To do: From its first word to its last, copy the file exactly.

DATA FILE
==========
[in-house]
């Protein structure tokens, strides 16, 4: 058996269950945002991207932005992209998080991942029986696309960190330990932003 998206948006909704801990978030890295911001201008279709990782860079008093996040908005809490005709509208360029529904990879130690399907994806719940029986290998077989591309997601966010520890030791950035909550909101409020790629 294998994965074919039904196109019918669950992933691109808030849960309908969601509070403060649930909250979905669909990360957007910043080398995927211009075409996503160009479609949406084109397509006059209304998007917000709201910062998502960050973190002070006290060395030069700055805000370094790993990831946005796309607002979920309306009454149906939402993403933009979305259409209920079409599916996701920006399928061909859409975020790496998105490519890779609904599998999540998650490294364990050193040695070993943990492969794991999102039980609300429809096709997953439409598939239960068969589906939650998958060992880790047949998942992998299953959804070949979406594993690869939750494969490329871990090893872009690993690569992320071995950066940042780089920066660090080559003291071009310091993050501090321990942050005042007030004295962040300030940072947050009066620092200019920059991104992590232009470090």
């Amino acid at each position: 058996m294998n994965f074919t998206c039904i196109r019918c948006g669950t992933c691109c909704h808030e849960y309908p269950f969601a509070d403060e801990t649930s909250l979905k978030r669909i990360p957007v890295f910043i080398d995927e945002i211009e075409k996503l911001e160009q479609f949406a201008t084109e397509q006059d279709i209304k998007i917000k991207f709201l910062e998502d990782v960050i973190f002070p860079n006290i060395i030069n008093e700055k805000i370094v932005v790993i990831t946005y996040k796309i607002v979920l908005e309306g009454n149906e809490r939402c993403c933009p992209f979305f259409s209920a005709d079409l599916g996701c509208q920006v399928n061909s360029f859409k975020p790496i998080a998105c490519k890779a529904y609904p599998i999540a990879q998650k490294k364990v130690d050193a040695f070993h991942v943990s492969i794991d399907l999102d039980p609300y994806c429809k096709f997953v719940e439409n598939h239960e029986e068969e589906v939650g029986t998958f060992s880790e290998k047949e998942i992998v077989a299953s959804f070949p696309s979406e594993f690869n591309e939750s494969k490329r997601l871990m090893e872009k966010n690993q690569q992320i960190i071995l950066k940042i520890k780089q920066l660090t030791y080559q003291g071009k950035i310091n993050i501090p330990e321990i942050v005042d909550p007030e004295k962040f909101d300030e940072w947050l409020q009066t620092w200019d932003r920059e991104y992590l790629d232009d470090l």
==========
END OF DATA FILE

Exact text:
[in-house]
């Protein structure tokens, strides 16, 4: 058996269950945002991207932005992209998080991942029986696309960190330990932003 998206948006909704801990978030890295911001201008279709990782860079008093996040908005809490005709509208360029529904990879130690399907994806719940029986290998077989591309997601966010520890030791950035909550909101409020790629 294998994965074919039904196109019918669950992933691109808030849960309908969601509070403060649930909250979905669909990360957007910043080398995927211009075409996503160009479609949406084109397509006059209304998007917000709201910062998502960050973190002070006290060395030069700055805000370094790993990831946005796309607002979920309306009454149906939402993403933009979305259409209920079409599916996701920006399928061909859409975020790496998105490519890779609904599998999540998650490294364990050193040695070993943990492969794991999102039980609300429809096709997953439409598939239960068969589906939650998958060992880790047949998942992998299953959804070949979406594993690869939750494969490329871990090893872009690993690569992320071995950066940042780089920066660090080559003291071009310091993050501090321990942050005042007030004295962040300030940072947050009066620092200019920059991104992590232009470090």
């Amino acid at each position: 058996m294998n994965f074919t998206c039904i196109r019918c948006g669950t992933c691109c909704h808030e849960y309908p269950f969601a509070d403060e801990t649930s909250l979905k978030r669909i990360p957007v890295f910043i080398d995927e945002i211009e075409k996503l911001e160009q479609f949406a201008t084109e397509q006059d279709i209304k998007i917000k991207f709201l910062e998502d990782v960050i973190f002070p860079n006290i060395i030069n008093e700055k805000i370094v932005v790993i990831t946005y996040k796309i607002v979920l908005e309306g009454n149906e809490r939402c993403c933009p992209f979305f259409s209920a005709d079409l599916g996701c509208q920006v399928n061909s360029f859409k975020p790496i998080a998105c490519k890779a529904y609904p599998i999540a990879q998650k490294k364990v130690d050193a040695f070993h991942v943990s492969i794991d399907l999102d039980p609300y994806c429809k096709f997953v719940e439409n598939h239960e029986e068969e589906v939650g029986t998958f060992s880790e290998k047949e998942i992998v077989a299953s959804f070949p696309s979406e594993f690869n591309e939750s494969k490329r997601l871990m090893e872009k966010n690993q690569q992320i960190i071995l950066k940042i520890k780089q920066l660090t030791y080559q003291g071009k950035i310091n993050i501090p330990e321990i942050v005042d909550p007030e004295k962040f909101d300030e940072w947050l409020q009066t620092w200019d932003r920059e991104y992590l790629d232009d470090l």